A charity which is changing lives across the city has admitted that they are struggling in the face of cost-of-living pressures.

Glasgow Golden Generation (GGG) has brought vital services to people over the age of 55 for the last seven decades – helping to combat loneliness and isolation while teaching locals new life skills.  

But as heating, fuel and food costs continue to rise, GGG said times are tough with budgets decreasing and the number of people using the charity is ever-growing.

Glasgow Times:

Lynsey Neilson, communications and dementia manager at Glasgow Golden Generation, said: “It is tough and it’s getting harder and harder. We need support.

“Fuel costs and the price of food have gone up and up. We are cutting back and doing what we can but there is only so much we can do.

“We want to help as many people as we can but we can’t grow without funding.

“We want to be here and we need to be here. We are so important for the community in Glasgow.”

Glasgow Times:

The charity offers key services including day centres, financial and welfare advice, clubs organised by older adults for older adults and classes to help people get onto the internet. 

Having told the Glasgow Times about the services on offer, Lynsey went on to describe the charity as a ‘lifeline’.

She said: “The thing we hear most is that GGG is a lifeline and it makes such a difference to the people using it.”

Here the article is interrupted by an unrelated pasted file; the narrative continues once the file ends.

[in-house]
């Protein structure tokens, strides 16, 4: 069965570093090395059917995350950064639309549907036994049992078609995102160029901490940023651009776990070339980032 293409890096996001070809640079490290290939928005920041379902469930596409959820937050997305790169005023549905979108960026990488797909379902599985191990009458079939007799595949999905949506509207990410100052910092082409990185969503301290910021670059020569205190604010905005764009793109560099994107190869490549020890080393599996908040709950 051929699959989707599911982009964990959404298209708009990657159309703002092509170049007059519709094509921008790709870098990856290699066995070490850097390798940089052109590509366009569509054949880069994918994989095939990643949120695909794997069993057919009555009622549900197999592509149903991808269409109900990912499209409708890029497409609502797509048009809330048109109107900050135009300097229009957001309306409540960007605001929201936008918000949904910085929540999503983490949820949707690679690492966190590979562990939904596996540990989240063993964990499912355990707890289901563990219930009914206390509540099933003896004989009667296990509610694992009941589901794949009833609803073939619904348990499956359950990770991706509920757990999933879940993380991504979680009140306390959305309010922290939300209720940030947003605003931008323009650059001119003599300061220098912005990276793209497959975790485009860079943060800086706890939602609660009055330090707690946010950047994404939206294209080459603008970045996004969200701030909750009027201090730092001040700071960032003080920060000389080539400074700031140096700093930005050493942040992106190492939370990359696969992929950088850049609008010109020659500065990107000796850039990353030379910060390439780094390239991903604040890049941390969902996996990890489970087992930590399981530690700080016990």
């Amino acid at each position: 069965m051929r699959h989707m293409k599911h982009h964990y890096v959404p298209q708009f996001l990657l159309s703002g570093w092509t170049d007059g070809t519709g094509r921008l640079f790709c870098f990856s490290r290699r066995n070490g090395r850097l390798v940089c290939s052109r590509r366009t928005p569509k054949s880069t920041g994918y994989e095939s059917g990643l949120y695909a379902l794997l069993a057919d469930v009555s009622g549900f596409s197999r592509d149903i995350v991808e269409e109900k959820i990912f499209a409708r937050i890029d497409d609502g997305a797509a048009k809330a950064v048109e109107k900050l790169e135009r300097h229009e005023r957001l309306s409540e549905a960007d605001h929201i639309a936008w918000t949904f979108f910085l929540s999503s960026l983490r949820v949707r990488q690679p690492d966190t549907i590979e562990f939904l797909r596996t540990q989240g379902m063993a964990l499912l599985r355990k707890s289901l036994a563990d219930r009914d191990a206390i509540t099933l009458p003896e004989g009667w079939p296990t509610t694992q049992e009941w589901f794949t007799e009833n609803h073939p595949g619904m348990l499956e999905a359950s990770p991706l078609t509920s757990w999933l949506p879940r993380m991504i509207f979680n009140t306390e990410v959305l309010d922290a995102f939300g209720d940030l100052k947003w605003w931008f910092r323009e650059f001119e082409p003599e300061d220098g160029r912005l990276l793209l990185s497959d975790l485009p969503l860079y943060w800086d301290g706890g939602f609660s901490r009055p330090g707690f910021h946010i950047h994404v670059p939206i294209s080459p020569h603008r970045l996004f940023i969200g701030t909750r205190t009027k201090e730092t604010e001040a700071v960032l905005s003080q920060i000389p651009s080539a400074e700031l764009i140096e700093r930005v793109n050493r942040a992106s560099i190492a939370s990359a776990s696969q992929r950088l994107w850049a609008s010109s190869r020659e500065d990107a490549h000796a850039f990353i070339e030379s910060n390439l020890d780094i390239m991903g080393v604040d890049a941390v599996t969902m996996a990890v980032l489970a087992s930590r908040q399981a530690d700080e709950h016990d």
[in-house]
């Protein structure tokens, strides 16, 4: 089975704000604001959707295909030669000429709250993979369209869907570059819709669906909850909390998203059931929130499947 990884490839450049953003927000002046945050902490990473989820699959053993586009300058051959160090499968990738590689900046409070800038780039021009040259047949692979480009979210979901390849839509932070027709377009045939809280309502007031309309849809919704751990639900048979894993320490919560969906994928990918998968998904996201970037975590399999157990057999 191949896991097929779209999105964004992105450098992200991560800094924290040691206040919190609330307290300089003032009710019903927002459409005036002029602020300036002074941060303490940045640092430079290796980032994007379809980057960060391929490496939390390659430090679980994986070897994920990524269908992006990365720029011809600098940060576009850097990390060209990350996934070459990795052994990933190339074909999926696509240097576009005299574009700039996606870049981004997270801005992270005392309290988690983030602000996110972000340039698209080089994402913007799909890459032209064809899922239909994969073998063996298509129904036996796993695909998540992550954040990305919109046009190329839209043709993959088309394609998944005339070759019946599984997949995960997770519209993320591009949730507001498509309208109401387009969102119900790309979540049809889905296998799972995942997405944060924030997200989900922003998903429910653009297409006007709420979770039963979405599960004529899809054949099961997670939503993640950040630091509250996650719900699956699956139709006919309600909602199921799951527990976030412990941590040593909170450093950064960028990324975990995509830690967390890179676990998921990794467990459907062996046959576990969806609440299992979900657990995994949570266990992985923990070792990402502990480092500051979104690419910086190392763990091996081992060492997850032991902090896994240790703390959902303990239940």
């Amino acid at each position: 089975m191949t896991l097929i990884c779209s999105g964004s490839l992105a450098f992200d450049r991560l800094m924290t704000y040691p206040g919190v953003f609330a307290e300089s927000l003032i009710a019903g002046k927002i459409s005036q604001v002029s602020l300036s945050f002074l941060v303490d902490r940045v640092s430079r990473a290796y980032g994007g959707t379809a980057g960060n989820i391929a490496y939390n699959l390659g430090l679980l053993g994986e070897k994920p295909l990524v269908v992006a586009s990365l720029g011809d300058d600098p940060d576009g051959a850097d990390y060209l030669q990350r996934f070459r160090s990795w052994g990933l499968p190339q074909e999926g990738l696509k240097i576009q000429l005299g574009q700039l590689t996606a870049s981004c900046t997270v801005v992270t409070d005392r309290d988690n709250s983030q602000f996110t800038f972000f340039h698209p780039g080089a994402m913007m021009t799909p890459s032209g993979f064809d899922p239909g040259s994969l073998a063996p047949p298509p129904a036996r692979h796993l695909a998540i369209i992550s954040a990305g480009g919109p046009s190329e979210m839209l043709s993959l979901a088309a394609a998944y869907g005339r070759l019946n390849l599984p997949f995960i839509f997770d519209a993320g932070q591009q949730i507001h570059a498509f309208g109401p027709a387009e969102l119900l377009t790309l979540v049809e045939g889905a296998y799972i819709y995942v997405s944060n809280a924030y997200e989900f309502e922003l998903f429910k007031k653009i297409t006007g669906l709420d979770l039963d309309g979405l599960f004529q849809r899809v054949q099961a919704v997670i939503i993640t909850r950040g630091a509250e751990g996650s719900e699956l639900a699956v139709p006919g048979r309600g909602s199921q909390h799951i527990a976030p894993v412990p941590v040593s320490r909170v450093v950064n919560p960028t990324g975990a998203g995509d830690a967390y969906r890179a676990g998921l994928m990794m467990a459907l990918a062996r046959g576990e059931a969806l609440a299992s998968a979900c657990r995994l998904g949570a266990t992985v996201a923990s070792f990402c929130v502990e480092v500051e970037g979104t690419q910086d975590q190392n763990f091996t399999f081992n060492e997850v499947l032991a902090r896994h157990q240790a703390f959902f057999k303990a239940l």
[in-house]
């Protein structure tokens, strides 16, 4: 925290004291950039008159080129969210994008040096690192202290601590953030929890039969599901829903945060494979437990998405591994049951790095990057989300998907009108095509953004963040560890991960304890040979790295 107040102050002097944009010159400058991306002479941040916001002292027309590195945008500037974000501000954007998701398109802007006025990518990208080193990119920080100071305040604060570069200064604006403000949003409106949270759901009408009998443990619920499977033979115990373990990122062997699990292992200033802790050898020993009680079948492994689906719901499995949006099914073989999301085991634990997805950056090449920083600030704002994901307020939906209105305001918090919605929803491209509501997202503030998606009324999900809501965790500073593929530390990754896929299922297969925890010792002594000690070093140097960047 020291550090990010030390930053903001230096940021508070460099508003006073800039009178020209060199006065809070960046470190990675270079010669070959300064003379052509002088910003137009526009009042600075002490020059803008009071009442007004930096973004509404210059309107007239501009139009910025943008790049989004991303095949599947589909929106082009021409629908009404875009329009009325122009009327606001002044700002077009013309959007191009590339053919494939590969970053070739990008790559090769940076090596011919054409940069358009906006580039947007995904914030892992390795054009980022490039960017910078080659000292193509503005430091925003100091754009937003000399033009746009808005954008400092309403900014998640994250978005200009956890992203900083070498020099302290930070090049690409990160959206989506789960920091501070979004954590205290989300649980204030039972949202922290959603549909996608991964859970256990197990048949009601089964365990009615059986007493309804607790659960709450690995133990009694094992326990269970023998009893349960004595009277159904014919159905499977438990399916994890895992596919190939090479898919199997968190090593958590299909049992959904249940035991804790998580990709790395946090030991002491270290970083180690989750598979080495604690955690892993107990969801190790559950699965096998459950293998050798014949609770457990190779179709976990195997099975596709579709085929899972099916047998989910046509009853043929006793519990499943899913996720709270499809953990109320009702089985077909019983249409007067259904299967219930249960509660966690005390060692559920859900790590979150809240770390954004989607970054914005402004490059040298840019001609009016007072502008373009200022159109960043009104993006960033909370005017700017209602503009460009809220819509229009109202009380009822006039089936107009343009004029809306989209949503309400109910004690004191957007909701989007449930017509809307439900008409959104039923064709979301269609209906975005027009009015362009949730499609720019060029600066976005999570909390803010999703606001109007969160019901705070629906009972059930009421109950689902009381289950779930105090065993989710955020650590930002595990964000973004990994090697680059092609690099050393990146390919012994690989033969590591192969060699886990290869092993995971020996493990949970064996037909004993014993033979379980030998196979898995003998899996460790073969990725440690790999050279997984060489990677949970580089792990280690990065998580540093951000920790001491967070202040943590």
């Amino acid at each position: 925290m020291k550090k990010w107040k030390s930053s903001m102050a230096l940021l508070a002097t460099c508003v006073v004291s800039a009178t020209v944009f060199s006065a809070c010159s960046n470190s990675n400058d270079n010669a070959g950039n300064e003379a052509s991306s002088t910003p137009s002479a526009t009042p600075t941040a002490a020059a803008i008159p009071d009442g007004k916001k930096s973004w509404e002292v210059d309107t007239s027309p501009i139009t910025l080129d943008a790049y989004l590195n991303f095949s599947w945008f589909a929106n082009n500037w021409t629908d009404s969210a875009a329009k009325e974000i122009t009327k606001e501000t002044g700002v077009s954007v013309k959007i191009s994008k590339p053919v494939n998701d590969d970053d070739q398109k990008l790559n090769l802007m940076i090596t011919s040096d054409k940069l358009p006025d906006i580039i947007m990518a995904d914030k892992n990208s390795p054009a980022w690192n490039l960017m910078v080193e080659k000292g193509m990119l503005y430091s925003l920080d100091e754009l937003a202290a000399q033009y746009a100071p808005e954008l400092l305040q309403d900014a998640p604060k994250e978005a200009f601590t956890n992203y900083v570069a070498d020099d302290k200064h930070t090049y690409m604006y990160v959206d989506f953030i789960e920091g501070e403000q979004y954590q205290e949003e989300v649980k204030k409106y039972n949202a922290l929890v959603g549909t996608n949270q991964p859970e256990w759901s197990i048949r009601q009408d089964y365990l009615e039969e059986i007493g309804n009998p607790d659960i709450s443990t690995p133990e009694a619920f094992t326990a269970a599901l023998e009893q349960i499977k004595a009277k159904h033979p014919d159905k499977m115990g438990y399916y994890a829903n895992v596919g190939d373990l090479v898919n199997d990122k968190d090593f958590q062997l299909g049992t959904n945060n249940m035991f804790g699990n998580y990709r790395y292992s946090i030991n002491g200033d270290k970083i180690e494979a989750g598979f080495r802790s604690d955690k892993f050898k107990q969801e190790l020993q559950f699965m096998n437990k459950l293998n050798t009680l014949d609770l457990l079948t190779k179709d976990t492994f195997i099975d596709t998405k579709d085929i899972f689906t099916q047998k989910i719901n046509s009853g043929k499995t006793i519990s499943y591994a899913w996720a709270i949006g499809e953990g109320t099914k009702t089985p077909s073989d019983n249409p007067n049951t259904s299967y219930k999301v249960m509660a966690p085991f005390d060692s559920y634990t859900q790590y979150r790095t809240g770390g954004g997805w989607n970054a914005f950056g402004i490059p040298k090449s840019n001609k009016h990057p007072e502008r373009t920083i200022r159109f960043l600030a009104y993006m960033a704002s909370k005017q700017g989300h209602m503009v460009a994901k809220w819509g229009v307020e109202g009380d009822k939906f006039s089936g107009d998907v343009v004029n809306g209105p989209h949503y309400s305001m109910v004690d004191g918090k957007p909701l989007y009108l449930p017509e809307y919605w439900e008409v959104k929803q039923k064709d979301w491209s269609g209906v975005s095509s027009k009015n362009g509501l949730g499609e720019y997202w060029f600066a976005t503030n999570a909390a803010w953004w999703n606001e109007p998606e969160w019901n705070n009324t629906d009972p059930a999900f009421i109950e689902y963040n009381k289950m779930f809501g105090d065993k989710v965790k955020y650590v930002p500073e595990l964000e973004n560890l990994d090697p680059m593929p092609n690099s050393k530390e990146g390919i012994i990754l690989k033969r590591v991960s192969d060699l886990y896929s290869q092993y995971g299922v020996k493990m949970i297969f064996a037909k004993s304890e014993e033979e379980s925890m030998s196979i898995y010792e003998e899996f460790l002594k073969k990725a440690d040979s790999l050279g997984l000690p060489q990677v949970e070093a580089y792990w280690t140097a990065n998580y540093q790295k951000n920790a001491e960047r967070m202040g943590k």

But when the Glasgow Times headed out to the Fred Paton Day Care Centre in the West End - one of the charity's two centre locations - it was clear that GGG is in fact much more than that.

Glasgow Times:

Glasgow Times:

To users like Grace McCafferty, the charity has been life-changing.

The 86-year-old said: “I love my club and my day centre; it has changed my life.

“This place has made me feel alive again. I never thought at the age of 86 that I would be up playing bowls and dancing.

“I have five boys and one lassie and sometimes you forget who you are – but this place has helped me find myself again.

“Every day has become a bonus. All the staff and people here are amazing, they can’t do enough for you. I love it.”

Glasgow Times:

Glasgow Times:

Liz Stefaniak, 83, said: “I love my club. It’s great.

“The staff are so kind and they keep you going. They are very good to us and we have a good laugh with them.

“In the summer, we have a barbeque, and we went to see the llamas once – I got a kiss from them, and I was just besotted. We don’t get a chance to do these things usually.

“I’m even learning computing here too. It’s terrific food and company.”

Glasgow Times:

Jim MacDonald, 78, added: “I started coming here just once a week and now I’m here five days.

“I like the company and doing the wee quizzes that they put on for us.

“This has been a really positive thing for me. If I wasn’t here, I’d be sitting about doing nothing. I’d be in bed listening to the radio. It gets me out of the house.”

Glasgow Times:

Aware of how transformative their services are to OAPs in the city, Lynsey made it clear that the charity will do everything they can to keep their doors open.

She added: “We are in our 75th year – we are not going anywhere without a fight.”

Glasgow Times:

However, as funding is continually becoming scarce for many charities in the city, GGG admitted that they need as much support and donations that they can get, in order to stay afloat.

You can support the charity by donating HERE or by sponsoring on charitable ventures, such as The Kiltwalk which is taking place in April.

To find out more information about GGG, click HERE